I have nothing against either of those certs and I didn't mean to piss anyone off. Full disclosure, I have my A+, worked on my Network+ and decided after studying for it that it was a good primer to have for my CCNA and decided to spend my money on that instead. I get what certs try to do, I'm just sick of dealing with crummy techs with the alphabet behind their name, who get paid more than me and can't tell me the difference between a 24bit or 16bit subnet.

    That's a good goal to have. I don't think that certfications make someone retarded, I just think the weight that is placed in them is. If things worked out like they should, having certifications would mean that you are an expert on the subject matter you are certified on, and we'd also have unicorns to ride into work.
    I agree with this and have had many similar experiences with people with alphabet soup titles. My friends have their certs, I do not, because I just really never needed them. My resume speaks for itself, but I worked long and hard to get my resume to where it is.

    Unless I know the person well, or have vetted them through my own methods, I view anyone with certs as suspect until they can properly prove themselves. Not saying that everyone with certs is a total boob, since there's a lot of guys here that I do respect in their knowledge, but I think many of the guys here with certs got them just to make the HR drones happy.
    A third party security audit is the IT equivalent of a colonoscopy. It's long, intrusive, very uncomfortable, and when it's done, you'll have seen things you really didn't want to see, and you'll never forget that you've had one.

  9. #29
    Senior Member Thorn's Avatar
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    Quote Originally Posted by lupin View Post
    There's a few reasons. A University Degree:
    • Is something quantifiable that you can demonstrate you have achieved in a resume. It helps narrow down a list of candidates
    • Shows you can commit to something for a period of years and follow through and complete it
    • Develops your reading and writing skills to a level that is needed in many higher level IT positions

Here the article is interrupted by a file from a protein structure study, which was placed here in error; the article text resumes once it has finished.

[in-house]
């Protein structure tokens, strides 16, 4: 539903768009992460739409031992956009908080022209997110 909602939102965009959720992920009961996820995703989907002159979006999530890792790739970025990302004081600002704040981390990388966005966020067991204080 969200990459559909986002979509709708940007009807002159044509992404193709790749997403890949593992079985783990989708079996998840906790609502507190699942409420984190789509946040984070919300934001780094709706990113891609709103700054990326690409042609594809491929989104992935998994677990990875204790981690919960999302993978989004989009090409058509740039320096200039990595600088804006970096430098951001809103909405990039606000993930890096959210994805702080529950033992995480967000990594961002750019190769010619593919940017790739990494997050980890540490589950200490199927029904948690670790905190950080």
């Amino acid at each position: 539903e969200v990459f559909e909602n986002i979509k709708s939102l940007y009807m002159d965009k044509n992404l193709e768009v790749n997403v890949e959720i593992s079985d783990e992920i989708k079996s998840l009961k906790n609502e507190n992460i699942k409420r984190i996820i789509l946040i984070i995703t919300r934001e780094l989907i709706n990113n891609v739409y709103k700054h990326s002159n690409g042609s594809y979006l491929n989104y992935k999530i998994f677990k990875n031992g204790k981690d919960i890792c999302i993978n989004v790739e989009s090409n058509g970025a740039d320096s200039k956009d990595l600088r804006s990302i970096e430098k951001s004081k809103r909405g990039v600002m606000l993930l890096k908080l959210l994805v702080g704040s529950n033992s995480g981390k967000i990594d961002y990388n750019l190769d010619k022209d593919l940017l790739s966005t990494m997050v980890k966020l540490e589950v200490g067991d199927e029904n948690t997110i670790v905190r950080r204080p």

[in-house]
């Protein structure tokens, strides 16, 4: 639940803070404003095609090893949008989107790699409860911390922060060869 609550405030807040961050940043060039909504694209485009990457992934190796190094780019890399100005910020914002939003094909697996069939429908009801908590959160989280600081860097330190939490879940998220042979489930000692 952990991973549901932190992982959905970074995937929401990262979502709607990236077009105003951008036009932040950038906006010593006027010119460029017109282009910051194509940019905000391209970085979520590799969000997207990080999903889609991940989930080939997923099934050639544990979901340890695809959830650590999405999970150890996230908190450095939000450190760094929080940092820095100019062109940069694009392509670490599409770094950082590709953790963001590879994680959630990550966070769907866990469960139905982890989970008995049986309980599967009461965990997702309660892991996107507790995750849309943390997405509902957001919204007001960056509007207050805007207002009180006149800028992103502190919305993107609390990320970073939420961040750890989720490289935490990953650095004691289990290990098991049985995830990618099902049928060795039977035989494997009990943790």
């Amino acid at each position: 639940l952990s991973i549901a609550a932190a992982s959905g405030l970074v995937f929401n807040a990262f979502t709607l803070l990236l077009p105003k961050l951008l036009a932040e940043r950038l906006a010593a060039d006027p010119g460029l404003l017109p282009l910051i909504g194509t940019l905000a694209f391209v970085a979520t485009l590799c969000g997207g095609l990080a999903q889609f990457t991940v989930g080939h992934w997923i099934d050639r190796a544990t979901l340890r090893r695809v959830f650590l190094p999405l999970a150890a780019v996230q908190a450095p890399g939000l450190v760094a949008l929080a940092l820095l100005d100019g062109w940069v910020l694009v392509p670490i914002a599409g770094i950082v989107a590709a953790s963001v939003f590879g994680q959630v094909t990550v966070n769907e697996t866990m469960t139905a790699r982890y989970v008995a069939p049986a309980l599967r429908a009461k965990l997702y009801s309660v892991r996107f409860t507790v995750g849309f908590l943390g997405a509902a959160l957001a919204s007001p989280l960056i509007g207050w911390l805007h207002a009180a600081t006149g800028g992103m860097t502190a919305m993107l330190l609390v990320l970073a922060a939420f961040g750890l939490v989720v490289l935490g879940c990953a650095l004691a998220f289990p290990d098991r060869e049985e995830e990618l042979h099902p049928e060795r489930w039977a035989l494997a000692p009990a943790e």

• Teaches you how to think critically (depending on the quality of the institution of course. Post grad courses are usually better for this)
    • Establishes a base of knowledge that is needed for many IT jobs. The tendency when you teach yourself is to learn only the stuff that you find interesting, and that is usually not the exact same set of skills you may need in a job. (So basically it forces you to learn stuff you may not want to learn but probably need to)
    I've got to say Lupin, it's pretty sad that under the current educational systems, that those skills have to be obtained at the university level. I'd say the first two are questionable; I've yet to see some with a university degree who still doesn't require a lot of on the job training, and as to sticking with school, it the reality for most students is it just means that Daddy kept writing the checks. A job history is a lot more telling in my mind. As to reading and writing, the basics should have been completed by the Eighth Grade (US). Personally, it's anathema to me that critical thinking should only be taught as a skill in postgrad courses. That is a life skill that has to be taught by parents starting with pre-school children.

    The last one is the only thing that I'd expect to that a university should actually be teaching.
    Thorn
    Stop the TSA now! Boycott the airlines.

  10. #30
    Very good friend of the forum hhmatt's Avatar
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    Quote Originally Posted by g3ksan View Post
    I have nothing against either of those certs and I didn't mean to piss anyone off. Full disclosure, I have my A+, worked on my Network+ and decided after studying for it that it was a good primer to have for my CCNA and decided to spend my money on that instead. I get what certs try to do, I'm just sick of dealing with crummy techs with the alphabet behind their name, who get paid more than me and can't tell me the difference between a 24bit or 16bit subnet.

    That's a good goal to have. I don't think that certfications make someone retarded, I just think the weight that is placed in them is. If things worked out like they should, having certifications would mean that you are an expert on the subject matter you are certified on, and we'd also have unicorns to ride into work.
    I'm not pissed off at you or anyone here for that matter. I completely understand and agree with what you're saying.